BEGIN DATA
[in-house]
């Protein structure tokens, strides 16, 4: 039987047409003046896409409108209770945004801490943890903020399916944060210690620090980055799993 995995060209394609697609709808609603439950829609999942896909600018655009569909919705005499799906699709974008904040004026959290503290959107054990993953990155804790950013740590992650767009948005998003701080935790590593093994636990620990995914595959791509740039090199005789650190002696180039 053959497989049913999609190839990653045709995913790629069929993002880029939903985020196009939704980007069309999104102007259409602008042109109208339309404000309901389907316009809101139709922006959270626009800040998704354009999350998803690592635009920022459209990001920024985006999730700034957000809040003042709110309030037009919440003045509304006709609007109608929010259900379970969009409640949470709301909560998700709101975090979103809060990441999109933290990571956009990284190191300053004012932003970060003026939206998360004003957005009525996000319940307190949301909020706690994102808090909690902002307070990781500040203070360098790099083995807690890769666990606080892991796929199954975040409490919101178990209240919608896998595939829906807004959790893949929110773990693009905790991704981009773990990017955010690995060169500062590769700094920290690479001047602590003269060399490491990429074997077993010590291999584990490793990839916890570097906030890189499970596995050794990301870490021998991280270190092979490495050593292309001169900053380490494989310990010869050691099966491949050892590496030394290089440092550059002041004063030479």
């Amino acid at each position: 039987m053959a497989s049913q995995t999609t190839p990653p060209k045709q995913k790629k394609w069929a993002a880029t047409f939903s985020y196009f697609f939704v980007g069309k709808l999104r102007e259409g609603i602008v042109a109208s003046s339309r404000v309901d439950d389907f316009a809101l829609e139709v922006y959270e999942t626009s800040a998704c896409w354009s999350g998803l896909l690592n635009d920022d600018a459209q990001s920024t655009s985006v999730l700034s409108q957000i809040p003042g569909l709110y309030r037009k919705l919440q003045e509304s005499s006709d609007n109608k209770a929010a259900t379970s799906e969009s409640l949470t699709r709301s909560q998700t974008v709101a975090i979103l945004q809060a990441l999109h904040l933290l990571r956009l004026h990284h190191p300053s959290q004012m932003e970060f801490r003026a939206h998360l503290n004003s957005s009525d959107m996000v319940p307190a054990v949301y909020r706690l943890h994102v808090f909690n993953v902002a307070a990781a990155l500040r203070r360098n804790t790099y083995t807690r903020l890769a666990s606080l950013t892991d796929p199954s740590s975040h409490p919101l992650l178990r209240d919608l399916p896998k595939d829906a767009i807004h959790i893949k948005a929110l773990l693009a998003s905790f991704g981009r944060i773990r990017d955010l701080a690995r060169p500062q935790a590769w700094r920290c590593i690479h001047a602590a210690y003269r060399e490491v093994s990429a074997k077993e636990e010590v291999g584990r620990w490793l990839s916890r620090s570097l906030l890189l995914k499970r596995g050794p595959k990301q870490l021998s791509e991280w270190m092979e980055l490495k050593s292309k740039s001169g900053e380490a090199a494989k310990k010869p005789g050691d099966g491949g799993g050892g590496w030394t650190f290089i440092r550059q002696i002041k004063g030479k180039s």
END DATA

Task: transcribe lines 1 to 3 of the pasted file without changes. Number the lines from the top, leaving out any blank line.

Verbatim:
[in-house]
């Protein structure tokens, strides 16, 4: 039987047409003046896409409108209770945004801490943890903020399916944060210690620090980055799993 995995060209394609697609709808609603439950829609999942896909600018655009569909919705005499799906699709974008904040004026959290503290959107054990993953990155804790950013740590992650767009948005998003701080935790590593093994636990620990995914595959791509740039090199005789650190002696180039 053959497989049913999609190839990653045709995913790629069929993002880029939903985020196009939704980007069309999104102007259409602008042109109208339309404000309901389907316009809101139709922006959270626009800040998704354009999350998803690592635009920022459209990001920024985006999730700034957000809040003042709110309030037009919440003045509304006709609007109608929010259900379970969009409640949470709301909560998700709101975090979103809060990441999109933290990571956009990284190191300053004012932003970060003026939206998360004003957005009525996000319940307190949301909020706690994102808090909690902002307070990781500040203070360098790099083995807690890769666990606080892991796929199954975040409490919101178990209240919608896998595939829906807004959790893949929110773990693009905790991704981009773990990017955010690995060169500062590769700094920290690479001047602590003269060399490491990429074997077993010590291999584990490793990839916890570097906030890189499970596995050794990301870490021998991280270190092979490495050593292309001169900053380490494989310990010869050691099966491949050892590496030394290089440092550059002041004063030479």
């Amino acid at each position: 039987m053959a497989s049913q995995t999609t190839p990653p060209k045709q995913k790629k394609w069929a993002a880029t047409f939903s985020y196009f697609f939704v980007g069309k709808l999104r102007e259409g609603i602008v042109a109208s003046s339309r404000v309901d439950d389907f316009a809101l829609e139709v922006y959270e999942t626009s800040a998704c896409w354009s999350g998803l896909l690592n635009d920022d600018a459209q990001s920024t655009s985006v999730l700034s409108q957000i809040p003042g569909l709110y309030r037009k919705l919440q003045e509304s005499s006709d609007n109608k209770a929010a259900t379970s799906e969009s409640l949470t699709r709301s909560q998700t974008v709101a975090i979103l945004q809060a990441l999109h904040l933290l990571r956009l004026h990284h190191p300053s959290q004012m932003e970060f801490r003026a939206h998360l503290n004003s957005s009525d959107m996000v319940p307190a054990v949301y909020r706690l943890h994102v808090f909690n993953v902002a307070a990781a990155l500040r203070r360098n804790t790099y083995t807690r903020l890769a666990s606080l950013t892991d796929p199954s740590s975040h409490p919101l992650l178990r209240d919608l399916p896998k595939d829906a767009i807004h959790i893949k948005a929110l773990l693009a998003s905790f991704g981009r944060i773990r990017d955010l701080a690995r060169p500062q935790a590769w700094r920290c590593i690479h001047a602590a210690y003269r060399e490491v093994s990429a074997k077993e636990e010590v291999g584990r620990w490793l990839s916890r620090s570097l906030l890189l995914k499970r596995g050794p595959k990301q870490l021998s791509e991280w270190m092979e980055l490495k050593s292309k740039s001169g900053e380490a090199a494989k310990k010869p005789g050691d099966g491949g799993g050892g590496w030394t650190f290089i440092r550059q002696i002041k004063g030479k180039s």